429 F2d 35 Souza v. E Craven
429 F.2d 35
Martin Guerrero SOUZA, Petitioner-Appellant,
Walter E. CRAVEN, Warden, Respondent-Appellee.
United States Court of Appeals, Ninth Circuit.
June 1, 1970.
Martin Guerrero Souza in pro per. Rosalie Souza, Gonzales, Cal., for appellant.
Thomas C. Lynch, Atty. Gen. of California, Lawrence Mansir, Deputy Atty. Gen., San Francisco, Cal., for appellee.
Before HAMLIN, ELY and CARTER, Circuit Judges.
HAMLIN, Circuit Judge.
Martin Guerrero Souza, appellant herein, was convicted in a California state court for two counts of violation of section 11501, California Health and Safety Code-- sale of heroin. His conviction was affirmed by the Court of Appeal, First Appellate District, in an unreported opinion, and the California Supreme Court declined to review. His petition for a writ of habeas corpus in the United States District Court for the Northern District of California was denied, and he filed a timely appeal to this court.
Petitioner makes three contentions. First, he contends that entrapment was established as a matter of law. Second, he claims that the prosecution made knowing use of perjured testimony at his trial. Third, he claims that allowing the informer-agent to testify as to statements made by petitioner in the course of the sale violated petitioner's Fifth and Sixth Amendment rights.
The district court had before it, as do we, the record of petitioner's state court trial. This record clearly establishes that the question of entrapment was disputed and was properly submitted to the jury which found against appellant. This court has said in Enciso v. United States, 370 F.2d 749 (9th Cir. 1967), that the defense of entrapment can be established as a matter of law only where the evidence is substantially undisputed.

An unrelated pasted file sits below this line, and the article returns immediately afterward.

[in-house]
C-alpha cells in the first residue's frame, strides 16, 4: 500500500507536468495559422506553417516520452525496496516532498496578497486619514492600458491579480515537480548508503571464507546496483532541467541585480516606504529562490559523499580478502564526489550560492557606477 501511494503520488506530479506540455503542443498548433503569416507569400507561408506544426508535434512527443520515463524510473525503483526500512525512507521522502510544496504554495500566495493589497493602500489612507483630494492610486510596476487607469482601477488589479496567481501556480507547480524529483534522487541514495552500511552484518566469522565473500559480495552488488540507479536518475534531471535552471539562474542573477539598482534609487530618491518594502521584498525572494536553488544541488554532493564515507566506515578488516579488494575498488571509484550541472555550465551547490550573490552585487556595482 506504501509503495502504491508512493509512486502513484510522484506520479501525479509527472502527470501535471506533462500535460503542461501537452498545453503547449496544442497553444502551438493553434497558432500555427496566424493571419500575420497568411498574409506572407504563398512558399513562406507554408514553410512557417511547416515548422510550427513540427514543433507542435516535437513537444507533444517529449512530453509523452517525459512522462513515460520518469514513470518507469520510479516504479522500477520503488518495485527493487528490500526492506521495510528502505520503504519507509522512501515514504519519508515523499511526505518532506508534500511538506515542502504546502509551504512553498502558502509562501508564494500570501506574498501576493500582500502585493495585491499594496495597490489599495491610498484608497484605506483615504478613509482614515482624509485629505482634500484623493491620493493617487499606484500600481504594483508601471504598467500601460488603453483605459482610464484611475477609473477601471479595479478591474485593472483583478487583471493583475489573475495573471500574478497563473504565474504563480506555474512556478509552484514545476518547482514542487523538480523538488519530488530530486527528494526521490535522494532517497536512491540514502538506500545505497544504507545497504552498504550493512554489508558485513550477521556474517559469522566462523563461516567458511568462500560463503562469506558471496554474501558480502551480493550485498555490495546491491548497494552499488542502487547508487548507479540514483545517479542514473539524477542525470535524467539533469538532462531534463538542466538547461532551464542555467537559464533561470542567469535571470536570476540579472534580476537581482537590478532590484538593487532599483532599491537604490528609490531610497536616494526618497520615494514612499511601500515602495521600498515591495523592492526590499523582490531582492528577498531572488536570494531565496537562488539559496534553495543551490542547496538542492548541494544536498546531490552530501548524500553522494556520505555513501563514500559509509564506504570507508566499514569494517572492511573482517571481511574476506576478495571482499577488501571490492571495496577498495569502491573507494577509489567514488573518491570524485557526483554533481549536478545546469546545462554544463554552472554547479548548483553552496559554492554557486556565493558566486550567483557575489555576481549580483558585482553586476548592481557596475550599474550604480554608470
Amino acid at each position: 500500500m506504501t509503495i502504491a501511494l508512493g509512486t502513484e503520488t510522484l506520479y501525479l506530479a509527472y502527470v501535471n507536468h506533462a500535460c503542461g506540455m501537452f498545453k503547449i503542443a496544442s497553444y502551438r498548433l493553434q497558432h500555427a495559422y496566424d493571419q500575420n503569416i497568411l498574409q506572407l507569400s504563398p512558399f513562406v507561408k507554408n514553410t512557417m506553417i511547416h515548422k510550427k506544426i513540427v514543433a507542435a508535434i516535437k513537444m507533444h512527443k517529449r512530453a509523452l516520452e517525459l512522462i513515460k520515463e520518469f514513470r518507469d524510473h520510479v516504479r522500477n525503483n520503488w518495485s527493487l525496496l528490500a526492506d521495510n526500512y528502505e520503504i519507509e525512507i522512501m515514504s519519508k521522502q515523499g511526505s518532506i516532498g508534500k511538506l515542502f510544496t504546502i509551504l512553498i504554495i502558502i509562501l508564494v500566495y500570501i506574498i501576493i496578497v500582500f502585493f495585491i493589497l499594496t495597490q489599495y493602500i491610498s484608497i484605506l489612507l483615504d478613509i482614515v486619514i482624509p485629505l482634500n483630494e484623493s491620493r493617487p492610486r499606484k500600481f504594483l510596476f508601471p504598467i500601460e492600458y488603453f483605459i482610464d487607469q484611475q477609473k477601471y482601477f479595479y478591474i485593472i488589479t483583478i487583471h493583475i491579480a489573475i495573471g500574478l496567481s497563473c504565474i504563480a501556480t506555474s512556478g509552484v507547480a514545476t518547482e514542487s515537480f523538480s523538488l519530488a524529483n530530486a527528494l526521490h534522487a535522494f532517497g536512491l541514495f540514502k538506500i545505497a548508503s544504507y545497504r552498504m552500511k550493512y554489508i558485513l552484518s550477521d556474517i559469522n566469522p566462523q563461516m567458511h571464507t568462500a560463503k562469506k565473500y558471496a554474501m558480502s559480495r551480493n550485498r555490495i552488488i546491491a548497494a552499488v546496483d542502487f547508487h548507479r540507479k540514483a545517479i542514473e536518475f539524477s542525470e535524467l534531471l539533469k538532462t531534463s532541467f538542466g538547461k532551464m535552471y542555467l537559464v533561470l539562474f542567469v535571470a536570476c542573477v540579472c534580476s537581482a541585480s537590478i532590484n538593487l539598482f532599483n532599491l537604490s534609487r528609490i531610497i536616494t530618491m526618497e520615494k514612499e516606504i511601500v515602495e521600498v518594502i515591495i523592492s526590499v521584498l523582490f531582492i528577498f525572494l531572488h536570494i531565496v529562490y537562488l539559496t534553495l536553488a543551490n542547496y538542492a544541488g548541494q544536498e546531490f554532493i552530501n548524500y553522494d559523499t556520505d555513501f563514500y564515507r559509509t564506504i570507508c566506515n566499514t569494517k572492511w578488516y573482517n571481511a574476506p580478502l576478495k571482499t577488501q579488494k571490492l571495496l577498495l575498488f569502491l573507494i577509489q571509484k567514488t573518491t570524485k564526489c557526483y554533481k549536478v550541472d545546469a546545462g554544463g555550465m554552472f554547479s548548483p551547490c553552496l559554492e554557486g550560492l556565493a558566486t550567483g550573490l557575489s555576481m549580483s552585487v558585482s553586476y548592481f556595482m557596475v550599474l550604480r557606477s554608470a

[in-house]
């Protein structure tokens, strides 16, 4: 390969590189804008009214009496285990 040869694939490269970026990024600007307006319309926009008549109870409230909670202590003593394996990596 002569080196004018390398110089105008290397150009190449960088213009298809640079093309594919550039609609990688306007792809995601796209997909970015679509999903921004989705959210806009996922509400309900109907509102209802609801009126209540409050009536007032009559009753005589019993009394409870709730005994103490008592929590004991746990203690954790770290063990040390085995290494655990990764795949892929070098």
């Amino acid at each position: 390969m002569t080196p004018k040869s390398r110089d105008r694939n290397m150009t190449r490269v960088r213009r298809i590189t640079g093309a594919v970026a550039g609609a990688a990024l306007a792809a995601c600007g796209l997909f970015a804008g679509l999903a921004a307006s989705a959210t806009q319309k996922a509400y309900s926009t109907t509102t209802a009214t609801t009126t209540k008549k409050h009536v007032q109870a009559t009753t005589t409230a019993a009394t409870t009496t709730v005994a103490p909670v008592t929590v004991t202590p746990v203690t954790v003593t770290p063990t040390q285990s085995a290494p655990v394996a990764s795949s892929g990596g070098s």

An examination of the record discloses no support for appellant's second contention that there was knowing use of perjured testimony. The district judge in his order denying appellant's petition said,
'After consideration of the controlling cases, after review of the testimony alleged by the petitioner to constitute perjury, and after review of the entire record, including transcripts of the grand jury and trial testimony, this Court is unable to find any basis for a finding that the testimony of which petitioner complains was in fact perjured, or that it in any way tainted the trial.'
We agree with that statement.
Appellant's third contention was answered in Hoffa v. United States,385 U.S. 293, 87 S.Ct. 408, 17 L.Ed.2d 374 (1966).